Brain Hypodensity CT Scan: How Images Are Sent To PACS

How CT Scan Images Are Sent To PACS - Presented by PostDICOM

A CT of the brain is a noninvasive diagnostic imaging procedure that uses special X-rays to produce horizontal or axial images (often called slices) of the brain. The CT scan of the brain provides more detailed information about brain tissue and the brain’s overall structure than standard X-rays. The detailed structure thus provides more data related to injuries or diseases of the brain.

Besides Brain CT and X-rays, there are other procedures that are used to diagnose brain injuries or disorders. The procedures include Magnetic Resonance Imaging (MRI), Positron Emission Tomography (PET), and Cerebral Arteriogram.

How does brain CT work?

During the brain scan, the X-ray beam moves in a circle around the body, taking different brain views from different angles. The information recorded by X-ray is then sent to a computer that interprets the data and displays them in a 2D form on the monitor.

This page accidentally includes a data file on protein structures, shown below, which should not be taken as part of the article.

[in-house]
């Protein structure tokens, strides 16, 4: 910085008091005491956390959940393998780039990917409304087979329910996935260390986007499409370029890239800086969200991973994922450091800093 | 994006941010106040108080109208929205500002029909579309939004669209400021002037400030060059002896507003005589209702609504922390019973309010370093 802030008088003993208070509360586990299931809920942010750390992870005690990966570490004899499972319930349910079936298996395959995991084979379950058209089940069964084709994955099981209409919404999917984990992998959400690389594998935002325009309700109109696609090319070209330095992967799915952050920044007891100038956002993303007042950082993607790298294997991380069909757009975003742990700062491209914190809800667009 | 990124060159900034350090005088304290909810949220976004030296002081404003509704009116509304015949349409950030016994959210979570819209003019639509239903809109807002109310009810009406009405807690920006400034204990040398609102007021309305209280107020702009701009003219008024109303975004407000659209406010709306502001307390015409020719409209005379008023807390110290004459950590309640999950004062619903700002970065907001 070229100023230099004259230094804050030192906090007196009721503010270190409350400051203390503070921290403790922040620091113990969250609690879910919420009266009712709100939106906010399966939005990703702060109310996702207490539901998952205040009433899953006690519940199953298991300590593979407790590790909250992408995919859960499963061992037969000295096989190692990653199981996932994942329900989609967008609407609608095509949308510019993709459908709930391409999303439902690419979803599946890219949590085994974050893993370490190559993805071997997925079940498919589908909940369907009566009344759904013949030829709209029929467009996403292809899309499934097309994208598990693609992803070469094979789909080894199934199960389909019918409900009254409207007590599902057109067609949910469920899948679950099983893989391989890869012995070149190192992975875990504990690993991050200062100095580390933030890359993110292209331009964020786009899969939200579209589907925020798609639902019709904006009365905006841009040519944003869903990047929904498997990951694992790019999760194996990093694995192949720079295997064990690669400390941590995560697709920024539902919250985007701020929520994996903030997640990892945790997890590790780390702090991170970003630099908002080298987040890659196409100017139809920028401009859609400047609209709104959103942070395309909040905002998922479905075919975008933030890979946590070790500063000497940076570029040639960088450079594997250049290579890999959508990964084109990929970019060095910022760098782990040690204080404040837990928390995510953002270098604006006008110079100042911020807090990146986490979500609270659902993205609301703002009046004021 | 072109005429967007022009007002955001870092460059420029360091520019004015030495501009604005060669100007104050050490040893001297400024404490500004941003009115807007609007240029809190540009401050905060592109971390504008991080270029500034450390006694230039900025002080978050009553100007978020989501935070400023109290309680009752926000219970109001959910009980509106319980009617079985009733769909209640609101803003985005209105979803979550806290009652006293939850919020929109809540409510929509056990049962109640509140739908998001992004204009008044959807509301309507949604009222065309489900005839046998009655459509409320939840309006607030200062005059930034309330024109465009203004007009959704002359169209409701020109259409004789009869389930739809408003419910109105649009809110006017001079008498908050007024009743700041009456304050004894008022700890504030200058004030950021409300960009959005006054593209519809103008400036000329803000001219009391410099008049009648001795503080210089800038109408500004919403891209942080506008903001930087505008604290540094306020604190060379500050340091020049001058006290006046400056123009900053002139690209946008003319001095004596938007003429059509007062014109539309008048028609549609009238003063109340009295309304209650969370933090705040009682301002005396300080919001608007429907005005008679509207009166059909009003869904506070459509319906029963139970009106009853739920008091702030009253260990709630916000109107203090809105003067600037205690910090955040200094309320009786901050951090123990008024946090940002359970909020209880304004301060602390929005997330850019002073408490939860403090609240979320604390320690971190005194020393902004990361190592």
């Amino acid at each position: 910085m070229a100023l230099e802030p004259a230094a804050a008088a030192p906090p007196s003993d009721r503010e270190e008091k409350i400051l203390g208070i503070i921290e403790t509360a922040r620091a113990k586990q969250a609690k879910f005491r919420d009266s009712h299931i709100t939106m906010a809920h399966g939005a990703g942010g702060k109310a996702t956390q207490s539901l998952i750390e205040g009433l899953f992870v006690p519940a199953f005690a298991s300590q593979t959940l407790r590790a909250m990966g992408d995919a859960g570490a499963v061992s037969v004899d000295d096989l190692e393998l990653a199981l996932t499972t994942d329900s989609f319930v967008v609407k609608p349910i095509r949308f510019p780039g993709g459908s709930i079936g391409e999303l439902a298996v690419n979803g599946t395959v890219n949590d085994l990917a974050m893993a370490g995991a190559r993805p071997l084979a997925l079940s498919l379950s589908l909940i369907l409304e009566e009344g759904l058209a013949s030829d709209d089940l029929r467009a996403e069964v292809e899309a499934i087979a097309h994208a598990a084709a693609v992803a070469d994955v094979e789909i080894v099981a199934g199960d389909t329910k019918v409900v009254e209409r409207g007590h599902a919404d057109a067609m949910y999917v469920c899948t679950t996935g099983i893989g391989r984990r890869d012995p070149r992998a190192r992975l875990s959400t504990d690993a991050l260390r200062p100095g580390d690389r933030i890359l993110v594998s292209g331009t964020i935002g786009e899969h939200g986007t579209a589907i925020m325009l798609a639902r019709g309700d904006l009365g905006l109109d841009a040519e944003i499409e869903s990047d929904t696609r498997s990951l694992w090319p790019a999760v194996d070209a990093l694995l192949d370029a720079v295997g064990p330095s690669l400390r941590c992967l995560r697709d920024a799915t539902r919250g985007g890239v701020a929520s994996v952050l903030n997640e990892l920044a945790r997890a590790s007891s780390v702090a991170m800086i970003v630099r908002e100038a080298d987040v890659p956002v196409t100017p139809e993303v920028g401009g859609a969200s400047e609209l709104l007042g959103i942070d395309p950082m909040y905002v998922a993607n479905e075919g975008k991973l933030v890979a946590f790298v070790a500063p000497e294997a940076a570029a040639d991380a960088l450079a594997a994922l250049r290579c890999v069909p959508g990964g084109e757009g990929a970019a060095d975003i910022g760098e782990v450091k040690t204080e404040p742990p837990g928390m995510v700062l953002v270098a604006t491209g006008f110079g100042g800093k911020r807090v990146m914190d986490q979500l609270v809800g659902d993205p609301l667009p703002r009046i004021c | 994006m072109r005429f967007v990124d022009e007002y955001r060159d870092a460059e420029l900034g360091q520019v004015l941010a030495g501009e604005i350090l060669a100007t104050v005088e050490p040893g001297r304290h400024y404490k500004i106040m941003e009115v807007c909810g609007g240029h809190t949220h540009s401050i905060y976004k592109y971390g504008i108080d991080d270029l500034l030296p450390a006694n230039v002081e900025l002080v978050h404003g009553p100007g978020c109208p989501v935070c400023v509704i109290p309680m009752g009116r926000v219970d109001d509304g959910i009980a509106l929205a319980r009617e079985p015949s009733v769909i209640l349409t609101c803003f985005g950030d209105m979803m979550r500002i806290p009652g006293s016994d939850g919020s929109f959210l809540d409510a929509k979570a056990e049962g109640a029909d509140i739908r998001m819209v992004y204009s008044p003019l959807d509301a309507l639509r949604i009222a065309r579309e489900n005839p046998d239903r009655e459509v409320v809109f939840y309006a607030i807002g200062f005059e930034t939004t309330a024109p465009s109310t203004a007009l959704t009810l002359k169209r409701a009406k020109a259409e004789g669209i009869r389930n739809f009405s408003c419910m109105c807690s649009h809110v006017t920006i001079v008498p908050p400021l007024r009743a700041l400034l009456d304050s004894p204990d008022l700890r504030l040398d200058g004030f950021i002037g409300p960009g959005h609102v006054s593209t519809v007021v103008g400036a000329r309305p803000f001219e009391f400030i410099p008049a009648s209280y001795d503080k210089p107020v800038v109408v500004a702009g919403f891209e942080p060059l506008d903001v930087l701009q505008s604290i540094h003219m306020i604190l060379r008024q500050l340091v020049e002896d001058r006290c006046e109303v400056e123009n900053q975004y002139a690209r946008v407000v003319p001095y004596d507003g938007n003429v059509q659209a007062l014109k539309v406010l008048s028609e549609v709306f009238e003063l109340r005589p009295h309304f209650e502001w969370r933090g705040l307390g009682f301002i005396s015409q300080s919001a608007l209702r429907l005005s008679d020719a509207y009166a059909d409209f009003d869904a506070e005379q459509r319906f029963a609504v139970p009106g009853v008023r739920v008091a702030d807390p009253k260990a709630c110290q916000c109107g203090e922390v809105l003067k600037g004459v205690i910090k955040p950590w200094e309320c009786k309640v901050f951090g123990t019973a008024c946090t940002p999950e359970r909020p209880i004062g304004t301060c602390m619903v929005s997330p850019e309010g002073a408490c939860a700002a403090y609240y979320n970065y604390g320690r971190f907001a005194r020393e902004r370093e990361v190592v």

The CT scans can be done with or without contrast. Contrast means a substance that is taken via the mouth or injected with an intravenous line that causes a particular tissue or organ to be able to see more clearly. Contrast examinations are used for studying the parts of your body more closely. The examination requires fasting for a certain period before the procedure takes place.

Why is a CT scan of the brain needed?

How CT Scan Images Are Sent To PACS - Presented by PostDICOM

A brain CT scan helps assess the brain for diagnosing tumors, injuries, intracranial bleeding, brain hemorrhage, structural deformities, etc. The CT scan is conducted when other means of examination aren’t conducive.

The CT scan of the brain can be used to evaluate the effects of treatment on brain tumors and to detect any clot formation post strokes. The scans also provide guidance for brain surgery or undergoing tissue biopsies.

How to prepare for a brain CT scan?

1. Your diagnoser may ask you to change into a patient’s gown. You need to wear it and remove all jewelry from you.

2. Next, you will be asked to sign a consent form explaining all the side effects associated with contrast media injected through an intravenous or IV line.

3. For brain CT with contrast, you need to fast for at least 3 hours prior to the CT. However, if you do not need a contrast, you can eat, drink and take your prescribed medicines before your exam.